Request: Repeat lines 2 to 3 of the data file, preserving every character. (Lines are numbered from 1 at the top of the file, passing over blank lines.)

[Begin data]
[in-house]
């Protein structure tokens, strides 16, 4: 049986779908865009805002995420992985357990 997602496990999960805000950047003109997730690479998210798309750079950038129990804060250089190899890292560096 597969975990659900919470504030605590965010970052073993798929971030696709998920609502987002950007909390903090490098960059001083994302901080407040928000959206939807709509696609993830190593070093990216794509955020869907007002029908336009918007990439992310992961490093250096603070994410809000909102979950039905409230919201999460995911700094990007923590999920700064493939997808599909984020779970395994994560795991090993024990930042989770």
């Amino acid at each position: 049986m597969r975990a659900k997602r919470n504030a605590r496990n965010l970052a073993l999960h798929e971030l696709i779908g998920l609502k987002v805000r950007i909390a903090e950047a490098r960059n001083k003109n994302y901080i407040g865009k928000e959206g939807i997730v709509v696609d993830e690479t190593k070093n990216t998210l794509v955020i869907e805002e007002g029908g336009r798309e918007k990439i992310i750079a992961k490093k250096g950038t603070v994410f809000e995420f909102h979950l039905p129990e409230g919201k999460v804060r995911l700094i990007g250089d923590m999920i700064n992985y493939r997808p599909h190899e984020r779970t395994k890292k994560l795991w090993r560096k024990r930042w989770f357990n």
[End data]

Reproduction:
């Protein structure tokens, strides 16, 4: 049986779908865009805002995420992985357990 997602496990999960805000950047003109997730690479998210798309750079950038129990804060250089190899890292560096 597969975990659900919470504030605590965010970052073993798929971030696709998920609502987002950007909390903090490098960059001083994302901080407040928000959206939807709509696609993830190593070093990216794509955020869907007002029908336009918007990439992310992961490093250096603070994410809000909102979950039905409230919201999460995911700094990007923590999920700064493939997808599909984020779970395994994560795991090993024990930042989770």
């Amino acid at each position: 049986m597969r975990a659900k997602r919470n504030a605590r496990n965010l970052a073993l999960h798929e971030l696709i779908g998920l609502k987002v805000r950007i909390a903090e950047a490098r960059n001083k003109n994302y901080i407040g865009k928000e959206g939807i997730v709509v696609d993830e690479t190593k070093n990216t998210l794509v955020i869907e805002e007002g029908g336009r798309e918007k990439i992310i750079a992961k490093k250096g950038t603070v994410f809000e995420f909102h979950l039905p129990e409230g919201k999460v804060r995911l700094i990007g250089d923590m999920i700064n992985y493939r997808p599909h190899e984020r779970t395994k890292k994560l795991w090993r560096k024990r930042w989770f357990n």